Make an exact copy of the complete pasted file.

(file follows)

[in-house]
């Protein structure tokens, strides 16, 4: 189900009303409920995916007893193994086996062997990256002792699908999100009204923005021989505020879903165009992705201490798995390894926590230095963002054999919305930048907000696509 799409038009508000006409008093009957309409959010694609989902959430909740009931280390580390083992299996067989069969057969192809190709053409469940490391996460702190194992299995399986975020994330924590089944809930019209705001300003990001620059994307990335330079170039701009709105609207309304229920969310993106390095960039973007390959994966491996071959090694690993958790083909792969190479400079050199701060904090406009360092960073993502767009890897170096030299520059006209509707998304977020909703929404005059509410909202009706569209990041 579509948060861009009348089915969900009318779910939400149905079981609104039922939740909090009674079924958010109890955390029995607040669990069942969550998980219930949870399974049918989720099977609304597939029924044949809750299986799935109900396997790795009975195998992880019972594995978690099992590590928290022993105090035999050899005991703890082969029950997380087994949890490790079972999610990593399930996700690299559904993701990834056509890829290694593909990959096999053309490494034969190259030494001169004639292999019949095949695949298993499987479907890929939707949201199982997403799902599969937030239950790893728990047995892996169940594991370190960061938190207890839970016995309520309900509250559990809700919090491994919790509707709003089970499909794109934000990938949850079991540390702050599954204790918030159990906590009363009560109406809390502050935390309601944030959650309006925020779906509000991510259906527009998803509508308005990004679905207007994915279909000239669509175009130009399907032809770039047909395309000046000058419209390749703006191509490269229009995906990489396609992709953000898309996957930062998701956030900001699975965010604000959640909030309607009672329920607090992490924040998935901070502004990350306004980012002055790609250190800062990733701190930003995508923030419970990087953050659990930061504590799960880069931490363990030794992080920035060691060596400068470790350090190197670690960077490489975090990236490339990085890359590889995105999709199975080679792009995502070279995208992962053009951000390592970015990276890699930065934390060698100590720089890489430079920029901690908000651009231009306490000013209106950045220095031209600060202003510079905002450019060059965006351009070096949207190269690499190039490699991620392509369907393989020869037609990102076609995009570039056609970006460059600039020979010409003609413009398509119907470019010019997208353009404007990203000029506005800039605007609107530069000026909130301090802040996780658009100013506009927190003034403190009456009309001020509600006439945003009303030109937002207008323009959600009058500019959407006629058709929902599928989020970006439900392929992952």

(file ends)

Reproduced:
[in-house]
């Protein structure tokens, strides 16, 4: 189900009303409920995916007893193994086996062997990256002792699908999100009204923005021989505020879903165009992705201490798995390894926590230095963002054999919305930048907000696509 799409038009508000006409008093009957309409959010694609989902959430909740009931280390580390083992299996067989069969057969192809190709053409469940490391996460702190194992299995399986975020994330924590089944809930019209705001300003990001620059994307990335330079170039701009709105609207309304229920969310993106390095960039973007390959994966491996071959090694690993958790083909792969190479400079050199701060904090406009360092960073993502767009890897170096030299520059006209509707998304977020909703929404005059509410909202009706569209990041 579509948060861009009348089915969900009318779910939400149905079981609104039922939740909090009674079924958010109890955390029995607040669990069942969550998980219930949870399974049918989720099977609304597939029924044949809750299986799935109900396997790795009975195998992880019972594995978690099992590590928290022993105090035999050899005991703890082969029950997380087994949890490790079972999610990593399930996700690299559904993701990834056509890829290694593909990959096999053309490494034969190259030494001169004639292999019949095949695949298993499987479907890929939707949201199982997403799902599969937030239950790893728990047995892996169940594991370190960061938190207890839970016995309520309900509250559990809700919090491994919790509707709003089970499909794109934000990938949850079991540390702050599954204790918030159990906590009363009560109406809390502050935390309601944030959650309006925020779906509000991510259906527009998803509508308005990004679905207007994915279909000239669509175009130009399907032809770039047909395309000046000058419209390749703006191509490269229009995906990489396609992709953000898309996957930062998701956030900001699975965010604000959640909030309607009672329920607090992490924040998935901070502004990350306004980012002055790609250190800062990733701190930003995508923030419970990087953050659990930061504590799960880069931490363990030794992080920035060691060596400068470790350090190197670690960077490489975090990236490339990085890359590889995105999709199975080679792009995502070279995208992962053009951000390592970015990276890699930065934390060698100590720089890489430079920029901690908000651009231009306490000013209106950045220095031209600060202003510079905002450019060059965006351009070096949207190269690499190039490699991620392509369907393989020869037609990102076609995009570039056609970006460059600039020979010409003609413009398509119907470019010019997208353009404007990203000029506005800039605007609107530069000026909130301090802040996780658009100013506009927190003034403190009456009309001020509600006439945003009303030109937002207008323009959600009058500019959407006629058709929902599928989020970006439900392929992952």